NEW ARTiculations Dance Theatre stages its third annual Emerging Choreographers Concert Friday and Saturday evenings at the Historic Y Theatre. Hartley was one of four outside judges who evaluated some 14 pieces for the concert.
"All four of us were quite impressed with the work," says Hartley, co-artistic director of Funhouse Movement Theatre. "The choreographers ran the gamut from UA students to (semi-) professional choreographers to a high school group from Rincon (University) High who have graduated and stayed together. They're quite wonderful."
The eight pieces that made it through the judging fall mostly into the modern category, Hartley says, but UA dance student Holly Susic contributed a jazz work, "Funky Lemonade," a solo she will perform herself. Laurie Berg, another UA dancer, will do her modern solo "Love Poem" to classical music.
Three NEW ART dancers trying their hand at choreography each contributed a piece. Jessica Swartz solos in "Coaster," set to Pink Floyd music; Deborah Feldman dances her own "You Will Choose --," a work about rape, accompanied by spoken word and music by Steve Roach and Inlakesh; Cindy Alm's trio, "Still," will be danced by three other dancers to a song by U2.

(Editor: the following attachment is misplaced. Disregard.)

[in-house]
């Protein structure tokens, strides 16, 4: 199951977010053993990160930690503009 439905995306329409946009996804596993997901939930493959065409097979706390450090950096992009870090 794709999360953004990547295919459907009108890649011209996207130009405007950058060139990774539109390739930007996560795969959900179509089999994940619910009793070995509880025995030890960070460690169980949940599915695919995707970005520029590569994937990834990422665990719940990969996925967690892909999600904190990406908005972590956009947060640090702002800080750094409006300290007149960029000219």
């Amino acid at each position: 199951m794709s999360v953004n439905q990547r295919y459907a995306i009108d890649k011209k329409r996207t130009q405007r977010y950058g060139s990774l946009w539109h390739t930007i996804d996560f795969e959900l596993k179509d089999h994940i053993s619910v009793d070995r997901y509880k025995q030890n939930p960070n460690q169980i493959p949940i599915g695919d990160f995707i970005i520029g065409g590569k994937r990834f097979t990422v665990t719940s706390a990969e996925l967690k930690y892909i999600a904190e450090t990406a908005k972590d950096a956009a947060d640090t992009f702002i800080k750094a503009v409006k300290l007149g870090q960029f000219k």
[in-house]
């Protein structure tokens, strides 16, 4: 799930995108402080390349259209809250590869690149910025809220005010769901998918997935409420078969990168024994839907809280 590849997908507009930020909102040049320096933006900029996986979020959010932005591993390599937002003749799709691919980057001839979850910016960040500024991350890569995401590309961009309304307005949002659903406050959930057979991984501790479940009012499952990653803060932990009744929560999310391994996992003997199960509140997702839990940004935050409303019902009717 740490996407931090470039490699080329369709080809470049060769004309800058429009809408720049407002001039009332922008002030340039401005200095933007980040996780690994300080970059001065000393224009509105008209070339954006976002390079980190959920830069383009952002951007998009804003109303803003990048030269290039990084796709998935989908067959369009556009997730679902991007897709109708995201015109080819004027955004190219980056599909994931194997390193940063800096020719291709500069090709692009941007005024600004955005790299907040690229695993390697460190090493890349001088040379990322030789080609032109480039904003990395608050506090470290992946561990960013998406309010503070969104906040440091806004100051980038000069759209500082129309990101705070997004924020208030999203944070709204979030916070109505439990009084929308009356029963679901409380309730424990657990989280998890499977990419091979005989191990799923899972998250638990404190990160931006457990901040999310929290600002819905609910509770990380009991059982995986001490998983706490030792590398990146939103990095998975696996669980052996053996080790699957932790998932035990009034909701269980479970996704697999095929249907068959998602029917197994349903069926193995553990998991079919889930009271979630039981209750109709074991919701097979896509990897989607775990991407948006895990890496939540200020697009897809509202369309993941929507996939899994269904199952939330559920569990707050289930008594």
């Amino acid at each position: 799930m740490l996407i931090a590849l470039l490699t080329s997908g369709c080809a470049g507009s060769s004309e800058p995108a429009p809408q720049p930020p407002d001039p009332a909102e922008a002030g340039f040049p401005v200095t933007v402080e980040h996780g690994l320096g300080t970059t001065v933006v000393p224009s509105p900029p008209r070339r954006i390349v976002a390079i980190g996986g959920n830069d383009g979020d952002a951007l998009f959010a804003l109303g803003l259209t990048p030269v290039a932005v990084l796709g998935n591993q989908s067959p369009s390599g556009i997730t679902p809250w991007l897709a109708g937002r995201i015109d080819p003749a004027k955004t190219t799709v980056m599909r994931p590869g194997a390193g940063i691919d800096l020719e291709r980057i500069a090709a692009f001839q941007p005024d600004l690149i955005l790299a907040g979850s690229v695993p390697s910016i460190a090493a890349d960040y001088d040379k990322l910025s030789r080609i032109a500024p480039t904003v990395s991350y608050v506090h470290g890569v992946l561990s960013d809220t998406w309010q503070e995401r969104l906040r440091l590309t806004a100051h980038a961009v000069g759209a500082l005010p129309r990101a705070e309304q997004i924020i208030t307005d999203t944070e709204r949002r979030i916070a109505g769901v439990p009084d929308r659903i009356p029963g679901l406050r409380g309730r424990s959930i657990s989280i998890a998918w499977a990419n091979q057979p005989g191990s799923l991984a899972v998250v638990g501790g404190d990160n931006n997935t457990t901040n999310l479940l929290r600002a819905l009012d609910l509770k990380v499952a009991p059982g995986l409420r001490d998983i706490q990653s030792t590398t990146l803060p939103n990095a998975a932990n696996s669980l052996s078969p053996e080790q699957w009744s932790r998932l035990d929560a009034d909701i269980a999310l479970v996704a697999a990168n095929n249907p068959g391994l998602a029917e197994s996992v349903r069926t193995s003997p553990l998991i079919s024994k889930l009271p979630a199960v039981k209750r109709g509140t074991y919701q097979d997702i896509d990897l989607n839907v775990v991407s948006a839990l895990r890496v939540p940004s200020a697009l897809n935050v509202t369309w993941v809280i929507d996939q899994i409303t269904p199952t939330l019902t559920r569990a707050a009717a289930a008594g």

The group of seven former Rincon/UHS dancers, trained by Peggy Paver, and one former Tucson High dancer, will team together for a large modern work, "Toreador." Two of their number, Heather Haeger and Jamie Jennette, now students at Pima Community College, created a second work, "What Were the Skies Like?" This techno-music piece is for eight dancers, all Pima students, who mimic the movement of clouds across Tucson skies.
A third member of the alumnae group, Shannon Maricich, will solo in "Death by Suffocation: Pompeii," inspired by her trip to the Pompeiian ruins last summer. Paver says this trio of works is the "pilot performance" of a new dance troupe, as yet unnamed.
Leigh Ann Rangel and Tammy Rosen, co-artistic directors of NEW ART, each year organize the concert to give young choreographers the chance to show their work. They pronounce themselves delighted with this year's crop. While all the choreographers are impressive, says Rangel, the young students are "really refreshing and experimental. They're not holding back as much as a professional would --. Each year this show has gotten progressively better."